Brel's 'Ne Me Quitte Pas' aka 'If You Go Away' is one of the greatest doomed love songs of all time, as I already claimed and covered in a previous Blog on Brel. Scott Walker's version remains pretty much the definitive cover version, but Momus' version, retitled 'Don't Leave' (which is actually a closer translation) is still strong stuff. Sticking closer to Brel's own musical palette for this one, Momus conjures up his own imagery of a man knowing his great love is about to end, rather than stick to the translation that Scott (and virtually every one else who has covered the song) have used. Marc Almond, on his own album of Brel covers, also applied this approach....

The third track, 'See A Friend In Tears', I'm afraid is not a song of Brel's that I know at all. Even of the many Jaques Brel albums and CDs that I have, this track never seems to surface, so I can't offer any comparison. However, this is still a fantastic song, and Momus delivers what I feel is one of his best vocals ever, and a style of singing he would move away from as his songs became less chansonnier and more electro-minimalist....

In March of 1987, having left él for Creation Records, Momus delivered a third three track, 12" e.p, this time with all the songs seeming to be about death; 'Murderers, The Hope of Women'.

The title track is one of Momus' most brilliant songs and one that has remained a huge favourite amongst his fanbase. Despite the initially misogynistic appearance of the title, the song's meaning couldn't be further from that. Momus sees women's free, creative and productive lives slowly destroyed by the soul-sapping dependence men inflict upon on them in the name of love and marriage...."In my pipe and slippers// Do I look like Jack the Ripper?" he asks. In a later interview, Momus admitted that such imagery came from the slow dragging down of independent women as they involve themselves in dull, stifling marriages or relationships, parallelling the slow motion death Louise Brooks suffers at the hands of Jack The Ripper at the end of 'Pandora's Box'. Some may find this fatalistic view of relationships a tad OTT, but I'm sure there must have been some women who knew exactly what he was getting at...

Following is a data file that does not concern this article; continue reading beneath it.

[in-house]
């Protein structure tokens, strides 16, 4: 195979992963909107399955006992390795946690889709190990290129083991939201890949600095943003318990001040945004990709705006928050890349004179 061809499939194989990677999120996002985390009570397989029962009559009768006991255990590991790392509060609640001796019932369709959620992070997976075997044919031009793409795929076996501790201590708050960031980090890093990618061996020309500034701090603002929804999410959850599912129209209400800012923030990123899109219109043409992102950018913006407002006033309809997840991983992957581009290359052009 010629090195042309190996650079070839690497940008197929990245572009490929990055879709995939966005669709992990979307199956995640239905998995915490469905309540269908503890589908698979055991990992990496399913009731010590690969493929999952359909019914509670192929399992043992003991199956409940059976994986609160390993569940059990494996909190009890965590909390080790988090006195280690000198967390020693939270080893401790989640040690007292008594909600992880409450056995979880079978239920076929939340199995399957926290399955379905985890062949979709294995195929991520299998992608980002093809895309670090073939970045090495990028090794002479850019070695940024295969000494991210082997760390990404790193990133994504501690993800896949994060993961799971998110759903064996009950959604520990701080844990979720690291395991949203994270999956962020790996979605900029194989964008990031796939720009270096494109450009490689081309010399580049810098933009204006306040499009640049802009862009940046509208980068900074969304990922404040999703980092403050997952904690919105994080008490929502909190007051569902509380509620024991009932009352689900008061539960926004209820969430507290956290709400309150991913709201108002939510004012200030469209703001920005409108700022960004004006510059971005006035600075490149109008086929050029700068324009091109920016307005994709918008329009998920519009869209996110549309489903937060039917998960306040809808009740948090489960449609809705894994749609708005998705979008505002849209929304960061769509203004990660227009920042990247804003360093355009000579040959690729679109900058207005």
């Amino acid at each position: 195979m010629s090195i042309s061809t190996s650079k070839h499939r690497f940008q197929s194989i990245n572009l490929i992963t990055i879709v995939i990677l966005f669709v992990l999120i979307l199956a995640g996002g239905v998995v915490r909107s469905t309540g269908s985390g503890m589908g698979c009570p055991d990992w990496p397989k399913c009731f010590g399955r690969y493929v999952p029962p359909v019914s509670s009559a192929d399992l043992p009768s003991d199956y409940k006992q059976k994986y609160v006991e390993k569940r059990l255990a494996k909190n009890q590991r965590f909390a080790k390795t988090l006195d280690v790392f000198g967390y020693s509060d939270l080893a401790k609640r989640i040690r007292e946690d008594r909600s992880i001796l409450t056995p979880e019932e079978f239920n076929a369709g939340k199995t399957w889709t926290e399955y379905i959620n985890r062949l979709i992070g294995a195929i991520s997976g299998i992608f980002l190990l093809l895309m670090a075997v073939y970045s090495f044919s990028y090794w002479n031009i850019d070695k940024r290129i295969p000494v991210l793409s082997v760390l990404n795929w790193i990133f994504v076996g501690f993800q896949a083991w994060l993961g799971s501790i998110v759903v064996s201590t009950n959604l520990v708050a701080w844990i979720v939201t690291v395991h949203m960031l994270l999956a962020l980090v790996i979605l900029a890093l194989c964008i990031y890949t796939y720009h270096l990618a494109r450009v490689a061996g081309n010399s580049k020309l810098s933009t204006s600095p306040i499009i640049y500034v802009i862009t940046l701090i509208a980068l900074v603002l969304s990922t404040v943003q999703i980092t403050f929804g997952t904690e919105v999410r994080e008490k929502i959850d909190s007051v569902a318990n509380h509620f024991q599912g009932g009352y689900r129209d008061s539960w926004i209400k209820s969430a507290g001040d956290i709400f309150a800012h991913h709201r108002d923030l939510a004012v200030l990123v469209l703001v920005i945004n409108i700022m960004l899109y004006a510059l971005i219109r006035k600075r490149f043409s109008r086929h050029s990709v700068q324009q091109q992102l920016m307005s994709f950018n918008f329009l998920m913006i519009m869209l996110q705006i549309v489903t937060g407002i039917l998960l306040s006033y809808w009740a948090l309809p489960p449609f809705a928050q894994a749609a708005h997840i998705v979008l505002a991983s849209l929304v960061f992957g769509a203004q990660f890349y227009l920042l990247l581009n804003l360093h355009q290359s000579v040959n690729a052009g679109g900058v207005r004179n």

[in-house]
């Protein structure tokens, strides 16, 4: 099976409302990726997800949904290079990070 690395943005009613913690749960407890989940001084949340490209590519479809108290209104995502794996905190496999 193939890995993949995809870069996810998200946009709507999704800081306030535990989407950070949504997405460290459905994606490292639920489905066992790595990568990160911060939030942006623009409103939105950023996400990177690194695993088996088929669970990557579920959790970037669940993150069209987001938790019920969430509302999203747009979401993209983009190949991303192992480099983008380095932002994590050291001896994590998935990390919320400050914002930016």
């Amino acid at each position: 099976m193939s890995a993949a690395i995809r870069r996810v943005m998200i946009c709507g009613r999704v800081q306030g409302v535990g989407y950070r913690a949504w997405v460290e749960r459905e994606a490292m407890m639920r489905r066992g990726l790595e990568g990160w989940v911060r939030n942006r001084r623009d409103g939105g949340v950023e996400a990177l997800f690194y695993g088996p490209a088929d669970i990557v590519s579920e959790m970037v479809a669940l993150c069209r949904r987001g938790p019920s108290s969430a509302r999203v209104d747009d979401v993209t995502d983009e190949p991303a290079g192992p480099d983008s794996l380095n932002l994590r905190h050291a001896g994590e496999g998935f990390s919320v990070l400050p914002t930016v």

Now, middle track 'Eleven Executioners', I have to confess is not one of my favourite songs of his. I just find it a bit too arch and contrived. Plus despite using imagery from Borges and Proust, the lyric remains a little too oblique and uninvolving for me. I'll include it anyway and let you make up your own mind....

Final track, 'What Will Death Be Like?' however, is another classic. Pretty much a list song, Momus decides not to answer his own question and tell us what death will be like, but to rhyme off a huge list of things that make life such a thing of wonder and complexity to be cherished, enjoyed and even feared. Every line of the song begins with the words, "Death will be unlike....", after which Momus lists things as diverse as a garden in Autumn, the paintings of Holbein, roller coasters, Jean Paul Sartre, Narnia, moths flying into flames, 2001: A Space Odyssey, the last day of Summer, Edgar Allen Poe, strippers, Ian Curtis, glimpsing the sea through the boardwalk, the tractatus of Wittgenstein etc etc....

Songs from the 'Beast With Three Backs' and 'Murderers' e.ps were collected on a strange and eclectic album called 'Monsters Of Love' that Creation put out in early 1990, along with a remix of his most successful single 'The Hairstyle Of the Devil', and three 'new' tracks. 

 I don't know if there was anything dodgy or suspect about the album, but when Momus made his Creation albums available for free download, he didn't include this one! Also, on his own very thorough website, he writes revisionary liner notes for every album in his career, again except 'Monsters Of Love'.
Of the three new tracks; 'Monsters Of Love', 'Gilda' and 'Morality Is Vanity', only the last one, I feel, is worthy of appearing amidst some of his finest work. The song evokes early twentieth century bohemian cabaret and contains one of my favourite lines of his, "The ugly, given flattery, grow vain". The song is about fiddling while Rome burns, about having a good time as the world goes to Hell on a handcart, and perhaps that's every bit as relevant now....

These three e.ps were bold and brilliant works at a time when Pop music, even some Indie Pop music, was becoming insufferably synthetic, glib and worthless. Songs of quality musicianship, timeless in their delivery and containing some of the most breathtaking lyrics in Pop's English lexicon. The greatest tragedy of course is that it didn't outsell U2!!

Awake Ye Heathens!!

~Gordon~

The album 'Monsters Of Love' which contains many of the tracks covered in this Blog can be found here

And the EP 'Nicky' can be downloaded here

2 comments:

  1. Nice post about Momus again!

    ReplyDelete
  2. I've just downloaded iStripper, and now I can watch the sexiest virtual strippers on my taskbar.

    ReplyDelete